|Gaelic name||Eilean Tioram|
|Meaning of name||dry island|
Eilean Tioram shown within Lochaber
|OS grid reference|
|Island group||Inner Hebrides|
|Highest elevation||10 metres (33 ft)|
|Sovereign state||United Kingdom|
|Population rank||74= |
|Largest settlement||Castle Tioram|
Castle Tioram (pronounced "Chee-rum" from Scottish Gaelic "Caisteal Tioram" meaning "dry castle") is a ruined castle that sits on the tidal island Eilean Tioram in Loch Moidart, Lochaber, Highland, Scotland. It is located west of Acharacle, approximately 80 km (50 mi) from Fort William. Though hidden from the sea, the castle controls access to Loch Shiel. It is also known to the locals as "Dorlin castle".
The castle—a listed building and scheduled ancient monument—appears to have originally been a principal stronghold of Clann Ruaidhrí. The island the fortress sits upon is first recorded in a charter of Cairistíona Nic Ruaidhrí (fl. 1290–1318), daughter of Ailéan mac Ruaidhrí (died ×1296). According to early modern tradition, the castle was erected by Ailéan's granddaughter, Áine Nic Ruaidhrí (fl. 1318–50) in the fourteenth century. The castle served as the seat of the latter's Clan Donald descendants the next four hundred years.
Castle Tioram is the traditional seat of Clan MacDonald of Clan Ranald, a branch of Clan Donald. Castle Tioram was seized by Government forces around 1692 when Clan Chief Allan of Clanranald joined the Jacobite Court in France, despite having sworn allegiance to the British Crown. A small garrison was stationed in the castle until the Jacobite Uprising of 1715 when Allan recaptured and torched it, purportedly to keep it out of the hands of Hanoverian forces. It has been unoccupied since that time, although there are some accounts suggesting it was partially inhabited thereafter including storage of firearms from the De Tuillay in the 1745 Jacobite Uprising and Lady Grange's account of her kidnapping.
The castle is now in extremely poor condition and in 1998 was closed to the public at the request of Highland Council; a major structural collapse occurred at the north west curtain wall in 2000.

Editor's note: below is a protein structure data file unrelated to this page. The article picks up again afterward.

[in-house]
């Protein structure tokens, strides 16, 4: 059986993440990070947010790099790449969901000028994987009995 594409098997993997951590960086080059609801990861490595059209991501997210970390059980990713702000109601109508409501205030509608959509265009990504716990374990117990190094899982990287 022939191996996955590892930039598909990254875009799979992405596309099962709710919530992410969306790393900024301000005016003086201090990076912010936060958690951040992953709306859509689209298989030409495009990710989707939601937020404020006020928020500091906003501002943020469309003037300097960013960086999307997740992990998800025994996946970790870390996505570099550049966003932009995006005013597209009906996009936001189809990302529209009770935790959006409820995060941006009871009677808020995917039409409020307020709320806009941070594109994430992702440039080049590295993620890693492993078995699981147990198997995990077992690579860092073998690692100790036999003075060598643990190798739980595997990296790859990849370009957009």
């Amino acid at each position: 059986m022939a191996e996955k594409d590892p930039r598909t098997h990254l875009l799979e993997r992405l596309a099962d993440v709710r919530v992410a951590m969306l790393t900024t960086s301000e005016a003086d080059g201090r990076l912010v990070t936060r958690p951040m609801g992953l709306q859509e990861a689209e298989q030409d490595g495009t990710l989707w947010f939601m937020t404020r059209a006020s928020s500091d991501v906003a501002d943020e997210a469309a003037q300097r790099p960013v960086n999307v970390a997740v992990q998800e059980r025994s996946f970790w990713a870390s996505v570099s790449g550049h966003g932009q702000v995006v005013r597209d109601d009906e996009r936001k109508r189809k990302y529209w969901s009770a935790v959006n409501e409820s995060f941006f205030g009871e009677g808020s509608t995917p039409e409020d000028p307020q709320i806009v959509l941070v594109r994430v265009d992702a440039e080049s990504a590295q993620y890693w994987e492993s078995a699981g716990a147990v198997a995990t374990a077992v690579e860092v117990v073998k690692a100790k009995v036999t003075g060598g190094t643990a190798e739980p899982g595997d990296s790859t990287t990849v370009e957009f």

Controversial proposals to restore the castle by the new owners, Anta Estates, were announced in 1997 and received planning consent from Highland Council. This included the creation of a clan centre/museum, domestic apartments, and public access. However, Historic Scotland refused Scheduled Monument Consent—a decision upheld after a local public inquiry.
The Royal Commission on the Ancient and Historical Monuments of Scotland holds a substantial archive of research information, drawings, and photographs lodged by the current owners.
The castle can be reached on foot across the tidal causeway, but there is no access to the interior because of the risk of falling masonry.
- Evans, Sandra "Eilean Tioram (The Dry Island) and Castle Tioram" Moidart.org.uk. Retrieved 29 August 2013.
- National Records of Scotland (15 August 2013) (pdf) Statistical Bulletin: 2011 Census: First Results on Population and Household Estimates for Scotland - Release 1C (Part Two). "Appendix 2: Population and households on Scotland’s inhabited islands". Retrieved 17 August 2013.
- Area and population ranks: there are c. 300 islands >20ha in extent and 93 permanently inhabited islands were listed in the 2011 census.
- Haswell-Smith, Hamish (2004). The Scottish Islands. Edinburgh: Canongate. ISBN 978-1-84195-454-7.
- Ordnance Survey. Get-a-map (Map). 1:25,000. Leisure. Ordinance Survey. Retrieved 21 August 2013.[dead link]
- "Public Inquiry Report". Historic Scotland. Retrieved 22 April 2016.
- Tabraham (2005) pp. 29, 111.
- Stell (2014) p. 273; Boardman, S (2006) p. 46; Fisher (2005) p. 91; Raven (2005) p. 63; McDonald (1997) pp. 189–190 n. 120.
- Stell (2014) pp. 273–274.
- Fisher (2005) p. 91.
- "Castle Tioram". Historic Scotland. Retrieved 2008-08-02.
- Caton, Peter (2011) No Boat Required - Exploring Tidal Islands. Matador.
- Boardman, S (2006). The Campbells, 1250–1513. Edinburgh: John Donald. ISBN 978-0-85976-631-9 – via Google Books.
- Fisher, I (2005). "The Heirs of Somerled". In Oram, RD; Stell, GP. Lordship and Architecture in Medieval and Renaissance Scotland. Edinburgh: John Donald. pp. 85–95. ISBN 978 0 85976 628 9 – via Questia. (subscription required (. ))
- McDonald, RA (1997). The Kingdom of the Isles: Scotland's Western Seaboard, c. 1100–c. 1336. Scottish Historical Monographs (series vol. 4). East Linton: Tuckwell Press. ISBN 978-1-898410-85-0.
- Raven, JA (2005). Medieval Landscapes and Lordship in South Uist (PhD thesis). University of Glasgow – via Glasgow Theses Service.
- Stell, G (2014). "Castle Tioram and the MacDonalds of Clanranald: A Western Seaboard Castle in Context". In Oram, RD. The Lordship of the Isles. The Northern World: North Europe and the Baltic c. 400–1700 AD. Peoples, Economics and Cultures (series vol. 68). Leiden: Brill. pp. 271–296. doi:10.1163/9789004280359_014. ISBN 978-90-04-28035-9. ISSN 1569-1462.
- Tabraham, C (2005) . Scotland's Castles. London: BT Batsford. ISBN 0 7134 8943 X.
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